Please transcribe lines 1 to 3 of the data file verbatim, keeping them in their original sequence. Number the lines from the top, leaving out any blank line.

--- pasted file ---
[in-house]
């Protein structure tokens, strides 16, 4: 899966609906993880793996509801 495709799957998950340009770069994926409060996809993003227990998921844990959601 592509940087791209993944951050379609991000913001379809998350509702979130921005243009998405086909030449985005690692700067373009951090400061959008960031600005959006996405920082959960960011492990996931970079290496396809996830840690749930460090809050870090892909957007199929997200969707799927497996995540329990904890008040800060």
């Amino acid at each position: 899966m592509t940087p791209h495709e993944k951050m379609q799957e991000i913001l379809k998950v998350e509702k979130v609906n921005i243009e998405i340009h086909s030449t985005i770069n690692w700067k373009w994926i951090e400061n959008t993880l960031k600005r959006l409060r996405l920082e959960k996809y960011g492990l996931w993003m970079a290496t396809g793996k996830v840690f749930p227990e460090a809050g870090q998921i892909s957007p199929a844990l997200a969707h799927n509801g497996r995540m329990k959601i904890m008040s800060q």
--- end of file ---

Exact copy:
[in-house]
């Protein structure tokens, strides 16, 4: 899966609906993880793996509801 495709799957998950340009770069994926409060996809993003227990998921844990959601 592509940087791209993944951050379609991000913001379809998350509702979130921005243009998405086909030449985005690692700067373009951090400061959008960031600005959006996405920082959960960011492990996931970079290496396809996830840690749930460090809050870090892909957007199929997200969707799927497996995540329990904890008040800060």
């Amino acid at each position: 899966m592509t940087p791209h495709e993944k951050m379609q799957e991000i913001l379809k998950v998350e509702k979130v609906n921005i243009e998405i340009h086909s030449t985005i770069n690692w700067k373009w994926i951090e400061n959008t993880l960031k600005r959006l409060r996405l920082e959960k996809y960011g492990l996931w993003m970079a290496t396809g793996k996830v840690f749930p227990e460090a809050g870090q998921i892909s957007p199929a844990l997200a969707h799927n509801g497996r995540m329990k959601i904890m008040s800060q």